baroque wind instruments
The instruments of the late 17th century - especially the woodwind instruments - indicate a changing sound ideal. Shawms and in parts also recorders are replaced by oboes and transverse flutes, both of which allow for more nuances while playing.
The precious oboe with ivory parts, made by the Parisian instrument maker Dupuis, still has the fontanelle in common with the shawm: an ornately designed case to protect the key mechanism. The precious ivory parts of the instrument indicate that it was played in the French court orchestra.
A transverse flute of our museum was made by the famous Hotteterre family, whose members worked at the French court in the late 17th and the 18th century. They also were involved in the development of the oboe. In 1707 Jacques-Martin Hotteterre published his famous flute tutor and he had himself depicted on the cover with a transverse flute that is the equivalent of the instrument from our collection.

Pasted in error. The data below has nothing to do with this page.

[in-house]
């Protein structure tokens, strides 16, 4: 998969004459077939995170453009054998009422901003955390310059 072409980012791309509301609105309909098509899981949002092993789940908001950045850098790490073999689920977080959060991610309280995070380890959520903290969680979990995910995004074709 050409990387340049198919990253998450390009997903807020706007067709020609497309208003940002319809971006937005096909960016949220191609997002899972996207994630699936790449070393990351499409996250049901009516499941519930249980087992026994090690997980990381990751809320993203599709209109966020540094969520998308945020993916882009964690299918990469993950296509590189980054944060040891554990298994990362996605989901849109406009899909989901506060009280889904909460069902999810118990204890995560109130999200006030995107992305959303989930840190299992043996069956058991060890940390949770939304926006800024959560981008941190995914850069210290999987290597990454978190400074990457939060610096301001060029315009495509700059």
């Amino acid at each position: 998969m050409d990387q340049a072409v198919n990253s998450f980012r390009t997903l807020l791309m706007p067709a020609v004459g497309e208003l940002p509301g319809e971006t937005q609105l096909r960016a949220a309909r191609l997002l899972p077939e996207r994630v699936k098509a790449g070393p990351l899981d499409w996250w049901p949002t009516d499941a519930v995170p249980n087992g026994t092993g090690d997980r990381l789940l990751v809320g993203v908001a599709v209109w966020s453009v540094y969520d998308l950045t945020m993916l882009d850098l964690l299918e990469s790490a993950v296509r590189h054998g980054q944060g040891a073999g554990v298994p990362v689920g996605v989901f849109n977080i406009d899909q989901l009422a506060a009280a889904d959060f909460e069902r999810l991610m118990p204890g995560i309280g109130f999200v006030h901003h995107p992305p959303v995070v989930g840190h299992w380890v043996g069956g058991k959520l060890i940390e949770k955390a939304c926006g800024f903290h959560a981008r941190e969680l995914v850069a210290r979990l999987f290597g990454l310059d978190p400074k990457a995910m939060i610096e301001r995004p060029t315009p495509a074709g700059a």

Shortly after 1700, the first clarinet was developed in the workshop of Jacob Denner in Nuremberg. Different from an oboe, flute or bassoon, the clarinet was not so much a further development of an existing instrument but more of a new invention.
With the transverse flute, the keys are uncovered, thus encouraging instrument makers to ornament them: for example, the French instrument maker Dumont embellished his instrument, probably made around 1720, with a filigree floral motif.